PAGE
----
Excreta Disposal in Dar-es-Salaam
- Cite this article as:
- CHAGGU, E., MASHAURI, D., BUUREN, J. et al. Environmental Management (2002) 30: 0609. doi:10.1007/s00267-002-2685-8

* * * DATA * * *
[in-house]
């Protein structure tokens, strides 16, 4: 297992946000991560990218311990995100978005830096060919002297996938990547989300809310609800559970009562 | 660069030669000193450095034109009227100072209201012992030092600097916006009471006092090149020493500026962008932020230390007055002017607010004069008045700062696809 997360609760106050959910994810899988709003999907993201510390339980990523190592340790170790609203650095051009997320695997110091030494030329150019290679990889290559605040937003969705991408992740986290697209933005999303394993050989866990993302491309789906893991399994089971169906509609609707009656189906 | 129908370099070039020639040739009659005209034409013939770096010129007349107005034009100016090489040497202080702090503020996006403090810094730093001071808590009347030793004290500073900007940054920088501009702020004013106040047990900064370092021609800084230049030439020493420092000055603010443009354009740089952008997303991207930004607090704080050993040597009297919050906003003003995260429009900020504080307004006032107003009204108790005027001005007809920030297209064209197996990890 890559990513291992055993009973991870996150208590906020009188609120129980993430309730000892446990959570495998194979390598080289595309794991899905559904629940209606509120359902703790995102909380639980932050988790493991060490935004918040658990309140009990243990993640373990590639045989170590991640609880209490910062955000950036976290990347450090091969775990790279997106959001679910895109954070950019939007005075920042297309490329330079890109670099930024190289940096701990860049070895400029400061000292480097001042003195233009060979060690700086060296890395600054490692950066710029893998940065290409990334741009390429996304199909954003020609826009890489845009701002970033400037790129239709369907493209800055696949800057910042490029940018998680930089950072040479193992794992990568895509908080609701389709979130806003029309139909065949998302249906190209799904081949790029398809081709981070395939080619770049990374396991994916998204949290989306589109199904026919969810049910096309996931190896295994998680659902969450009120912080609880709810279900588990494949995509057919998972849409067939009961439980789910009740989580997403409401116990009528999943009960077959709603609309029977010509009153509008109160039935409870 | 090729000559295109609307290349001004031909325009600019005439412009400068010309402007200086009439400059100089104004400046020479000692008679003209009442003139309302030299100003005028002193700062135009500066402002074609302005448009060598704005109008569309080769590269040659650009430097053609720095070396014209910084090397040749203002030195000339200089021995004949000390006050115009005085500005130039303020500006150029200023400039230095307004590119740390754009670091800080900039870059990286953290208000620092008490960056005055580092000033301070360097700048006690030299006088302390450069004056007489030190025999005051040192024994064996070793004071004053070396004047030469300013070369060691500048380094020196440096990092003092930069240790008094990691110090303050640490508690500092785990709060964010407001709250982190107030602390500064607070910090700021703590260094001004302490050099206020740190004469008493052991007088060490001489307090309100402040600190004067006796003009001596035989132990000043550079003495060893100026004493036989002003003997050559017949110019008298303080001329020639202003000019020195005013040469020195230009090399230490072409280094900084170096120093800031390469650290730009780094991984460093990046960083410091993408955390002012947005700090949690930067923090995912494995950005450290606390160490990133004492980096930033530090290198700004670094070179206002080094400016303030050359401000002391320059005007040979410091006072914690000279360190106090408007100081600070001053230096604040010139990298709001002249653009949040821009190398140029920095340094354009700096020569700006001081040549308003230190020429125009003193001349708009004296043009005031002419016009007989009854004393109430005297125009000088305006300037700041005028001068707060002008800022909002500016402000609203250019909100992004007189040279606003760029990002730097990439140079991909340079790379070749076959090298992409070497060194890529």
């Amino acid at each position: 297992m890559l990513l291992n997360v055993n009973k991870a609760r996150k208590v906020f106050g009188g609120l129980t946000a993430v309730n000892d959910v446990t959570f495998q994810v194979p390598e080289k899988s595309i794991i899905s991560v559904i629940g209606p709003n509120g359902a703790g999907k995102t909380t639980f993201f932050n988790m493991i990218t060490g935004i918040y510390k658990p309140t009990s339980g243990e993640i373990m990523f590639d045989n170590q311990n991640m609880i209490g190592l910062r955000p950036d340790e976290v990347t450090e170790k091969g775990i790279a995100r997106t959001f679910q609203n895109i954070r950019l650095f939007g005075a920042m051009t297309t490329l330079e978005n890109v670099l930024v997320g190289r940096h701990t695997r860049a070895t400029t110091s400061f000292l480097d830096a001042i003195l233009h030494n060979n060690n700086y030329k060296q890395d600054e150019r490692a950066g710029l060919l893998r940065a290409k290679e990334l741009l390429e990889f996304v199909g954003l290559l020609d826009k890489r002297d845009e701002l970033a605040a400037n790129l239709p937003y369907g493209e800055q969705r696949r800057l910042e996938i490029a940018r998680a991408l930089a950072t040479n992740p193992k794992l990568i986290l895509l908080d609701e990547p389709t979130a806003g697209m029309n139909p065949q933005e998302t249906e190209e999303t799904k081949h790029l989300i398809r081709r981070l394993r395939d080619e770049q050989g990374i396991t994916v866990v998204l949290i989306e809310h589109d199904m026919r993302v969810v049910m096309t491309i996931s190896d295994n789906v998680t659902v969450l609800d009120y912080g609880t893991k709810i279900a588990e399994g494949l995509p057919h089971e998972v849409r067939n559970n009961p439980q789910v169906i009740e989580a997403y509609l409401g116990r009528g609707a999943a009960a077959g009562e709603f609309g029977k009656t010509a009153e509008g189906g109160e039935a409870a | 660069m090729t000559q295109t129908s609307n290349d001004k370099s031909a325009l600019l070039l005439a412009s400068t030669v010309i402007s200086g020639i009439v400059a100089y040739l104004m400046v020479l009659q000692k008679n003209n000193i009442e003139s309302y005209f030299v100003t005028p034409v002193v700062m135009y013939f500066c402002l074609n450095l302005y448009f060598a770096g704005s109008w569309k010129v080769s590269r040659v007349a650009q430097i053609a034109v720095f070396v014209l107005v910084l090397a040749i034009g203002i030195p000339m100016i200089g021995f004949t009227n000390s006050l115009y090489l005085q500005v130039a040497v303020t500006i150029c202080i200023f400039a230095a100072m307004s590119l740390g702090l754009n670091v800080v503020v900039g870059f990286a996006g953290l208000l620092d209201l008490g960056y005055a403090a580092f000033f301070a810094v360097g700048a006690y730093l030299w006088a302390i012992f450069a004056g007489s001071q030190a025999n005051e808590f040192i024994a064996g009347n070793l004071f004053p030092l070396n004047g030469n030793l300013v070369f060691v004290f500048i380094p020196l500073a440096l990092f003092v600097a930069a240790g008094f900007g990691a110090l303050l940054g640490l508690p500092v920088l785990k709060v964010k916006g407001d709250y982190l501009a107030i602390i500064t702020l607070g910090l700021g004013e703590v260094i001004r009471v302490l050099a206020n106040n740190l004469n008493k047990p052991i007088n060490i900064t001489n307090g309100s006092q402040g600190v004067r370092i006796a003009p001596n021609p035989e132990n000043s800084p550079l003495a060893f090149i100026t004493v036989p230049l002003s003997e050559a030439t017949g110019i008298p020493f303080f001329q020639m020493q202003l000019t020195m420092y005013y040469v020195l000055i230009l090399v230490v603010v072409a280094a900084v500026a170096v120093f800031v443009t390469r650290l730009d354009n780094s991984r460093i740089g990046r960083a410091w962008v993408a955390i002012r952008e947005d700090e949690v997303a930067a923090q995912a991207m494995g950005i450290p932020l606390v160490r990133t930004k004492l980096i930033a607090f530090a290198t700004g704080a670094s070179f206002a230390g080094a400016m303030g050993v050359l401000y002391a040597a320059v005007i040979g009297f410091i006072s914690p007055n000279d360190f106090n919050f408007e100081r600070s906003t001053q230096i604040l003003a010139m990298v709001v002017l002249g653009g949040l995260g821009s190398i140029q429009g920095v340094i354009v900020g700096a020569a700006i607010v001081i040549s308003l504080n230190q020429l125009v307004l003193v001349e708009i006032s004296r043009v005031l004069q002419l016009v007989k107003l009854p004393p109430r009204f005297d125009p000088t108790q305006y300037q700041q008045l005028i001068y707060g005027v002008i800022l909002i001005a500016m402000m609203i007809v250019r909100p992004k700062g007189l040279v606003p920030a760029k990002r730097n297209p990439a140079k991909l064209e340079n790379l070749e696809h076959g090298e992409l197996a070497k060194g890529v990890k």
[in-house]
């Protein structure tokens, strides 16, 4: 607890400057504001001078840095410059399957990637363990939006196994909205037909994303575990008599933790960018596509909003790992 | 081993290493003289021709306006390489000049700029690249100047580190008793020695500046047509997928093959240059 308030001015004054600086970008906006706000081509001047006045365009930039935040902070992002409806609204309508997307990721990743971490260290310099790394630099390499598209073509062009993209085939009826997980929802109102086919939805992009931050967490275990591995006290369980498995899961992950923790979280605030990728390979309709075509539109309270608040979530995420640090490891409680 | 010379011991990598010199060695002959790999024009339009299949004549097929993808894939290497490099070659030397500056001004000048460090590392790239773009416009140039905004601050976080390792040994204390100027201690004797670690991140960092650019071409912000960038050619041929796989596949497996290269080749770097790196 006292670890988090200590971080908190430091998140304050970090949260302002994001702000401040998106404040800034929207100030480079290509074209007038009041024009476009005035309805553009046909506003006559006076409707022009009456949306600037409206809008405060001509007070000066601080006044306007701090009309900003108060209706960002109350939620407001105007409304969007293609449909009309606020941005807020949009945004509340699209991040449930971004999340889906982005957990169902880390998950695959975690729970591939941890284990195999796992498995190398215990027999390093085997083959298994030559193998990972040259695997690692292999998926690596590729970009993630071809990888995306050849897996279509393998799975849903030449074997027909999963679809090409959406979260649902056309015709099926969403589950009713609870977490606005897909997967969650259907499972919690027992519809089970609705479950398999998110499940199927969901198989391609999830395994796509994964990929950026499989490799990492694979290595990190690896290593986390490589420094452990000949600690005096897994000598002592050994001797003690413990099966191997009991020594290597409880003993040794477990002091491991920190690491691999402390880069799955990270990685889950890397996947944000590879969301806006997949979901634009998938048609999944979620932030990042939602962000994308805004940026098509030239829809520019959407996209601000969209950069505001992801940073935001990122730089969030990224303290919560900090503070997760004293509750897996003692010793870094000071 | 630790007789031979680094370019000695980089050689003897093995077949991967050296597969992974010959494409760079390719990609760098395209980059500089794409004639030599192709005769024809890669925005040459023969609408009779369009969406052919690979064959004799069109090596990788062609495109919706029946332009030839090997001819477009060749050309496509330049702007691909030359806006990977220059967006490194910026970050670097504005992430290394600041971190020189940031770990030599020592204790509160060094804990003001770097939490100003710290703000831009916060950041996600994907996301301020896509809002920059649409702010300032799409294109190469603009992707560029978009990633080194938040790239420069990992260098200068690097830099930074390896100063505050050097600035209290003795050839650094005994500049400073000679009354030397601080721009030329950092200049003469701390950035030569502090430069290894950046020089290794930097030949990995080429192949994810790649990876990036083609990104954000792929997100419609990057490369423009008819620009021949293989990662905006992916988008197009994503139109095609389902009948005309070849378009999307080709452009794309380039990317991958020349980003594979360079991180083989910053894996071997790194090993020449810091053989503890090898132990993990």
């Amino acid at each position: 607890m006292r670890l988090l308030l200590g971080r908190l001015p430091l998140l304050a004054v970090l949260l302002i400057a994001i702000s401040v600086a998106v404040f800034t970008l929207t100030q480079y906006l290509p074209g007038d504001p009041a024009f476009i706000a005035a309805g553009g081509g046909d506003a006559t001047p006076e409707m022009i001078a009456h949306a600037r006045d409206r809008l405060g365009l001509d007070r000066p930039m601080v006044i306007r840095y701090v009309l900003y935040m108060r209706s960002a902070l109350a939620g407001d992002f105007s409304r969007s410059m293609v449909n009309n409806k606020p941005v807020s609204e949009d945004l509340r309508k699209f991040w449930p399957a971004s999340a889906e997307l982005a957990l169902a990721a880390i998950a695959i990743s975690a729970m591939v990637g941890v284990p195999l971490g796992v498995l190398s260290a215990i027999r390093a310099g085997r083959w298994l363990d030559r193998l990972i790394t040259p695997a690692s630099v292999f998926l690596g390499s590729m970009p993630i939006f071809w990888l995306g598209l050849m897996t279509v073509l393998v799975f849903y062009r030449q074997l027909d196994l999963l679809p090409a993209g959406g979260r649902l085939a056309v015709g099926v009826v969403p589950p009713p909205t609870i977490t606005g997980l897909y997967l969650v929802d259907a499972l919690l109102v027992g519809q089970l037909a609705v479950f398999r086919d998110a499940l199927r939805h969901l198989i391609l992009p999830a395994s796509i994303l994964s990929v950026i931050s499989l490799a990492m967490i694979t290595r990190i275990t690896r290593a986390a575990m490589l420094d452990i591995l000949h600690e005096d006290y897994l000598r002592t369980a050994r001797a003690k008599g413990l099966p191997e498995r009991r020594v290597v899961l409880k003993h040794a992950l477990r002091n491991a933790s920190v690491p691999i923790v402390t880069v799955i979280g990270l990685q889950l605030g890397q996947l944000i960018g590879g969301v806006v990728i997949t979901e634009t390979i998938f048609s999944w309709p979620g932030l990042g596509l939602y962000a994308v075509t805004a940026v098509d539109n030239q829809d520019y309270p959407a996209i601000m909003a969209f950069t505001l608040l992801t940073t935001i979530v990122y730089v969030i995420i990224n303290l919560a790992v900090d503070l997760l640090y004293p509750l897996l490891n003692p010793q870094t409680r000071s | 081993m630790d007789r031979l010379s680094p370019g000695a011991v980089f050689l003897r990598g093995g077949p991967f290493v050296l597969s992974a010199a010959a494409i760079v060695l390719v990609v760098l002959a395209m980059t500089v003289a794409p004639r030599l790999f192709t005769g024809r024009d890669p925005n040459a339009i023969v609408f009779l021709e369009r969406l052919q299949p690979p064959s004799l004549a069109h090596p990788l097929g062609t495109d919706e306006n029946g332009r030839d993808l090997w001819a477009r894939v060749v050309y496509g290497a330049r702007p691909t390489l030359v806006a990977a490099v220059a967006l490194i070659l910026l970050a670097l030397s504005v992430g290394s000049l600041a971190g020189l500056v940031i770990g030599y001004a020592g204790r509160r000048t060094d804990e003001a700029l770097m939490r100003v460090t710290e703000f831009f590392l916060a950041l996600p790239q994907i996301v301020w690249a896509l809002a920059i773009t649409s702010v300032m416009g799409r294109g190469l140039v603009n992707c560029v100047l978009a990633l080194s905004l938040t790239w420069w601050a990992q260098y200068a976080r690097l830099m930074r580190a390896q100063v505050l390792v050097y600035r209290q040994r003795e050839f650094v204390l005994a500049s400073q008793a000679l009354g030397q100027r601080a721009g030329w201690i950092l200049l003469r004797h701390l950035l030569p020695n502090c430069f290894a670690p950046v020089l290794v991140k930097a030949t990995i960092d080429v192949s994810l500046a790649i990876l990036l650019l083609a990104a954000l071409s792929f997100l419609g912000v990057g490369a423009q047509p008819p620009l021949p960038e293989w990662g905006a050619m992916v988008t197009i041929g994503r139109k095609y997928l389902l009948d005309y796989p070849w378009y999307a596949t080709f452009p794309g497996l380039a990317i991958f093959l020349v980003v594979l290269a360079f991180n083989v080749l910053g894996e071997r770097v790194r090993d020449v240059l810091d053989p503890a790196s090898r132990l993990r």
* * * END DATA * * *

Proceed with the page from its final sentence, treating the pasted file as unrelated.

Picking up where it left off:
The sociocultural and socioeconomic situation of sanitation in Dar-es-Salaam (Dsm), Tanzania, was studied with explicit emphasis on pit-latrines. Without considering the sociocultural conditions, the so-called best solution might not be the right one. Therefore, in order to achieve the intended goal, a literature review, a questionnaire survey, and personal visits to the chosen study areas were done. In total, 207 household questionnaires were filled in 16 areas of the city. Interviewers did house-to-house visits and questionnaires were filled out on the spot. Results indicated that the city population is about 3.8 million at present, with over 80% of the dwellers using pit-latrines; some 3% use septic tanks with soakage pits, about 6% are connected to the sewerage system, and 1% have no excreta disposal facility. Difficulties faced include dismal budget allocations, fragmentation of sanitation activities among subsectors, lack of or poor sanitation record keeping, unsatisfactory machinery for septic tank and pit-latrine emptying, lack of a clear policy on pit-latrine handling and, in competition for resources, low priority is accorded to an excreta disposal system among the people. City residents will continue to use the pit-latrines for a long time to come. Reusing the fecal sludge is not known by most city dwellers and is influenced by sociocultural habits. To prevent groundwater pollution and to recover useful products in human excreta and urine, ecological sanitation toilets and anaerobic digesters offer a good option.